When comparing the scans of both time intervals, the research team led by Dr. Mathias Loft from the University of Copenhagen in Denmark found no significant differences in the number of lesions detected. Similarly, tumor-to-normal tissue ratios remained high in all key organs.
Previous research already determined that Cu-64 DOTATATE PET provides excellent lesion detection in patients with neuroendocrine neoplasms. But given the long half-life of the imaging agent, could the time window be expanded? That's precisely what the researchers sought to determine.
In their prospective study of 35 patients, each participant received Cu-64 DOTATATE whole-body PET imaging at both the one-hour and three-hour mark after injection. The researchers counted the number of lesions on the scans and grouped them according to organs or regions. They also noted uptake of the imaging agent in lesions and normal tissues along with calculating tumor-to-normal-tissue ratios.
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Representative examples of lesions in the same patients scanned at one hour postinjection and three hours postinjection. Image courtesy of M. Loft et al, ENETS Neuroendocrine Tumor Center of Excellence, Rigshospitalet, Copenhagen, Denmark.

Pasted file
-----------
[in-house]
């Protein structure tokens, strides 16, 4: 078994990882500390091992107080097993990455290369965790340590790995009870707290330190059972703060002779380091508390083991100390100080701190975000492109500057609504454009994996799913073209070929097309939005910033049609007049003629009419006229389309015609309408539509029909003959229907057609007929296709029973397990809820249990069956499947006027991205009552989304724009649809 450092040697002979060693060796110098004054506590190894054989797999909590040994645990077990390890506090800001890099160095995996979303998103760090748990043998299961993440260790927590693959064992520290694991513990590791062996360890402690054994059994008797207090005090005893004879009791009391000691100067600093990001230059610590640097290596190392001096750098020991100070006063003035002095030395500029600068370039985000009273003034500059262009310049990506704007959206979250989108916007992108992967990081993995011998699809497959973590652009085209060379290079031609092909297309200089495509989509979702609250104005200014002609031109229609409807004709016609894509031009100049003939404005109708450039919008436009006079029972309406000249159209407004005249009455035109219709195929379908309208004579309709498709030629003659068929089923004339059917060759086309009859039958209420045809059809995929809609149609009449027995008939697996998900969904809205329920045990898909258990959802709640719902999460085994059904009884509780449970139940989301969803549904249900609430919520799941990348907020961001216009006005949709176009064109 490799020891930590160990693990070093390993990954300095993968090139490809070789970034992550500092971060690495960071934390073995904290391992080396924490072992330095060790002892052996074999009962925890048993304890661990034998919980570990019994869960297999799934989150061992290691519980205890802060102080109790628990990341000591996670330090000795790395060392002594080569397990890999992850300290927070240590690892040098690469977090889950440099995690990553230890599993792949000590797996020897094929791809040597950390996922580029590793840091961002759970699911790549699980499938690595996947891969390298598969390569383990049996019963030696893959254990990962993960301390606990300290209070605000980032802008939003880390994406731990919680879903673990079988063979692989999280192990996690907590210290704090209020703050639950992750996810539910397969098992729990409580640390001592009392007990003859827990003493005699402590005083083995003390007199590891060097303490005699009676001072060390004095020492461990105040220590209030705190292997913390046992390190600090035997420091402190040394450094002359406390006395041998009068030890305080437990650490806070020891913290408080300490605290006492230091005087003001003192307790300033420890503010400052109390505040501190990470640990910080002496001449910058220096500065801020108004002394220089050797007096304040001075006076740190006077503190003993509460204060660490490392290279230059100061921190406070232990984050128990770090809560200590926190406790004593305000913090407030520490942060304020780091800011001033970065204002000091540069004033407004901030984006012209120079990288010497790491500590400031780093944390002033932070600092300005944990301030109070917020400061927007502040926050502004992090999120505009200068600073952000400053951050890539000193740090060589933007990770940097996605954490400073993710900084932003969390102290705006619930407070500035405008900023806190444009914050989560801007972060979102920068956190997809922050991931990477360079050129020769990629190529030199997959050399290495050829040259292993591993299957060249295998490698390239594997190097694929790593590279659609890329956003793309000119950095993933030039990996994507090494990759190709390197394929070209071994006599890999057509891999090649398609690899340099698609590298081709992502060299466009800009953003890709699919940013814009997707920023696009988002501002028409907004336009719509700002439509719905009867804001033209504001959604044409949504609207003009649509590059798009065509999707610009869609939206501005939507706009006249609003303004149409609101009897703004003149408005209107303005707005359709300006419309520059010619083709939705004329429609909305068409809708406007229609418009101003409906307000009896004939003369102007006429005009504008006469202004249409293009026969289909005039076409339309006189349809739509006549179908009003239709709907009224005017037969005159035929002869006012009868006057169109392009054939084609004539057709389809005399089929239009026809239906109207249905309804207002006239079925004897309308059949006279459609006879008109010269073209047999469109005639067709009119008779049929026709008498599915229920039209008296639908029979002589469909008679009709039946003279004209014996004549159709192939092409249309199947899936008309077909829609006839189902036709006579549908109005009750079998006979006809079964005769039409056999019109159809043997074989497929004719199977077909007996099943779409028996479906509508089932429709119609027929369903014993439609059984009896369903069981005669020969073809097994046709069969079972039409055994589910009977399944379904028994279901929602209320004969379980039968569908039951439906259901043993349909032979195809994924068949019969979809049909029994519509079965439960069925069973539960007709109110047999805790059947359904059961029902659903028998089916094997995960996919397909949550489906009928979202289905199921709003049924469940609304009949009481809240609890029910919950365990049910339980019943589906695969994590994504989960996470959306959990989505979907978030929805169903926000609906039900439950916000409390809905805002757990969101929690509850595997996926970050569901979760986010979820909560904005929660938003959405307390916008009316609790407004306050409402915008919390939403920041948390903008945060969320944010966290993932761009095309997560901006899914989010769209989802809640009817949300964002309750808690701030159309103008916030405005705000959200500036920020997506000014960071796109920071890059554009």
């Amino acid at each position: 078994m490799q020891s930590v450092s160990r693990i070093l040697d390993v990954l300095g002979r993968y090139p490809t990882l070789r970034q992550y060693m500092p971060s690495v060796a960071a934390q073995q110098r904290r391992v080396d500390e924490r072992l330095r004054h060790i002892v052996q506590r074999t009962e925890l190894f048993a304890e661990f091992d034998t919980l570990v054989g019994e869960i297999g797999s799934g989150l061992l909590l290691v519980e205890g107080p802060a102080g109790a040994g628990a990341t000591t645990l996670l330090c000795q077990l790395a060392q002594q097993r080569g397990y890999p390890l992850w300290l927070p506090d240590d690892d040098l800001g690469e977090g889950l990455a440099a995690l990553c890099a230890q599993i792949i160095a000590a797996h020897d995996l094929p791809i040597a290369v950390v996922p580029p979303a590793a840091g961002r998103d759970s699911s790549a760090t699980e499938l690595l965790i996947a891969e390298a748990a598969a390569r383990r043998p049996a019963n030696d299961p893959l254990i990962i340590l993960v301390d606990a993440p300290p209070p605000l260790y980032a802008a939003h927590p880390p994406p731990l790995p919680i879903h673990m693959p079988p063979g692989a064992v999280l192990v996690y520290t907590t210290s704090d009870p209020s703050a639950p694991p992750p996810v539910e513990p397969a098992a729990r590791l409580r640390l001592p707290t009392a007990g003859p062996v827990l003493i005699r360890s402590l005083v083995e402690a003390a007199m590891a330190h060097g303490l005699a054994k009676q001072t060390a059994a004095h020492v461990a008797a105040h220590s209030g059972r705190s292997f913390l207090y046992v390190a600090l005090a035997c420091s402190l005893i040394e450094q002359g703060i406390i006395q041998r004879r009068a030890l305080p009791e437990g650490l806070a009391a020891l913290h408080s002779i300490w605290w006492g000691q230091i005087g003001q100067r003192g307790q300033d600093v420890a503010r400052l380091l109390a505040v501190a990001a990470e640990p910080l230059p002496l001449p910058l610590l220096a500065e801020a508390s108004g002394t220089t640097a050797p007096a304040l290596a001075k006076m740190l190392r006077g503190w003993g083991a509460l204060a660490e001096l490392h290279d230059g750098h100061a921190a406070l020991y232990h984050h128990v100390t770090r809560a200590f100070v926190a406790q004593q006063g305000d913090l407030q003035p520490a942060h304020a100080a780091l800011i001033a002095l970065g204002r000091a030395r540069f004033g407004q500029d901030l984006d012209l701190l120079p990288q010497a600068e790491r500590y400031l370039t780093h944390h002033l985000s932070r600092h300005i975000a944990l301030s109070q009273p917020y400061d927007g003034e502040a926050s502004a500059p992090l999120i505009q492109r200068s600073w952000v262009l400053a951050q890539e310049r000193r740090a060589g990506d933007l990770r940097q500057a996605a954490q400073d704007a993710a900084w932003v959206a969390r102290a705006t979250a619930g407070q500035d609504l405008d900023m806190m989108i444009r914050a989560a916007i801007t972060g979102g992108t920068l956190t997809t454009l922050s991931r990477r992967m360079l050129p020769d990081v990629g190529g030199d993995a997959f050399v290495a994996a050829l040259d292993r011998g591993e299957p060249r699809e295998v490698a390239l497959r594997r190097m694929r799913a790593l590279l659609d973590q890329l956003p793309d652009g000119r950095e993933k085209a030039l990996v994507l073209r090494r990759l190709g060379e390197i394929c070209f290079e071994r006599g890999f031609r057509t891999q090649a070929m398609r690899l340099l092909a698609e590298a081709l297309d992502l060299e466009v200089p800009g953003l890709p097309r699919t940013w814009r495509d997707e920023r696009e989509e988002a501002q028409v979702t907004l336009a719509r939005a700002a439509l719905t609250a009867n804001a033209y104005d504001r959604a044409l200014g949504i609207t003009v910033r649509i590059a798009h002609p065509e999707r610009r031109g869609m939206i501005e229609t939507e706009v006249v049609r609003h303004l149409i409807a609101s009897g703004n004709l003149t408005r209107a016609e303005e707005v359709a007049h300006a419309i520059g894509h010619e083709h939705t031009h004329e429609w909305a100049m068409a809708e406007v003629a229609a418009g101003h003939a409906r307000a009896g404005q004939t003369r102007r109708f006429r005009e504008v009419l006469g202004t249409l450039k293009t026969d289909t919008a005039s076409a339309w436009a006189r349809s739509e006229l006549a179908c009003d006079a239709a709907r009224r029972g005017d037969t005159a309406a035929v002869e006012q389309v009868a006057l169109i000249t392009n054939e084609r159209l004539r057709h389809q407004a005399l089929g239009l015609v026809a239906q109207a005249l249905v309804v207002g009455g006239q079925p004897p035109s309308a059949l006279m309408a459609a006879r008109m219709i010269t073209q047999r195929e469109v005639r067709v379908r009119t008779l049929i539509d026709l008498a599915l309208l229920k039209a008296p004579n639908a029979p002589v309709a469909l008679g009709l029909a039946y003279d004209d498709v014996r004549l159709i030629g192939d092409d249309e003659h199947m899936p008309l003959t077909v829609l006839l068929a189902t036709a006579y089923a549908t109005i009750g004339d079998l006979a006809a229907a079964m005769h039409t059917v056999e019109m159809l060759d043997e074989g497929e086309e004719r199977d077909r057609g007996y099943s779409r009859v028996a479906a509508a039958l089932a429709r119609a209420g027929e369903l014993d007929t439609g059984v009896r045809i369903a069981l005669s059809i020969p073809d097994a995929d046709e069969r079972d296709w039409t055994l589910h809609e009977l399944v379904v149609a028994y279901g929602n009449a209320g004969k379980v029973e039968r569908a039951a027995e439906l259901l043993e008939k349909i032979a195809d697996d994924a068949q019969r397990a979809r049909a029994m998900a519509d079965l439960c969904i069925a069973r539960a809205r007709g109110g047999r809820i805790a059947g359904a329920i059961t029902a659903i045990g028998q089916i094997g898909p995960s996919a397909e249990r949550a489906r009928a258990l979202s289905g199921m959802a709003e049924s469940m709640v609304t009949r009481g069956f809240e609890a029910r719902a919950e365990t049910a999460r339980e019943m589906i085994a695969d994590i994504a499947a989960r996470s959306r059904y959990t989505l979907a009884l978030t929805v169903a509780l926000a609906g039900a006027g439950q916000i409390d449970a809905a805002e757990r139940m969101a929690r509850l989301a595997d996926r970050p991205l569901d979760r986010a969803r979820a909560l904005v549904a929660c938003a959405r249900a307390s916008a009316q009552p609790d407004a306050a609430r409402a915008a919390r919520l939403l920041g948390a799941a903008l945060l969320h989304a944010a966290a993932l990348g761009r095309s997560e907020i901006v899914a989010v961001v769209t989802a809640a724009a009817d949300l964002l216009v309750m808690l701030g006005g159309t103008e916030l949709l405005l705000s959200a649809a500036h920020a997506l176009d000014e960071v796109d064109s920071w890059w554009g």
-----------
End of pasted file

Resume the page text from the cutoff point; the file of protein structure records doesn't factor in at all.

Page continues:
Representative examples of lesions in the same patients scanned at one hour postinjection and three hours postinjection. From left to right: CT, Cu-64 DOTATATE PET, fused Cu-64 DOTATATE PET/CT and maximum intensity projection (MIP) with corresponding standardized uptake value (SUV) color bars below. For each example, the one-hour-postinjection Cu-64 DOTATATE PET/CT is on top and the three-hour-postinjection Cu-64 DOTATATE PET/CT is on the bottom. (A) Liver lesions, (B) bone lesion, (C) lymph node lesion, (D) pancreatic lesion. All lesions were identified on both the one-hour postinjection and three-hour postinjection Cu-64 DOTATATE PET. Ant = anterior, Post = posterior, R = right, L = left, H = head, F = feet. Image courtesy of M. Loft et al, ENETS Neuroendocrine Tumor Center of Excellence, Rigshospitalet, Copenhagen, Denmark.
Loft and colleagues found a total of 882 concordant lesions. They also discovered five discordant lesions, meaning they were found on one of the PET scans but not the other. However, only four were considered true lesions after further imaging.
Due to the high agreement of lesions at both time periods, the evidence supports extending the PET tracer imaging window to three hours, the researchers concluded.
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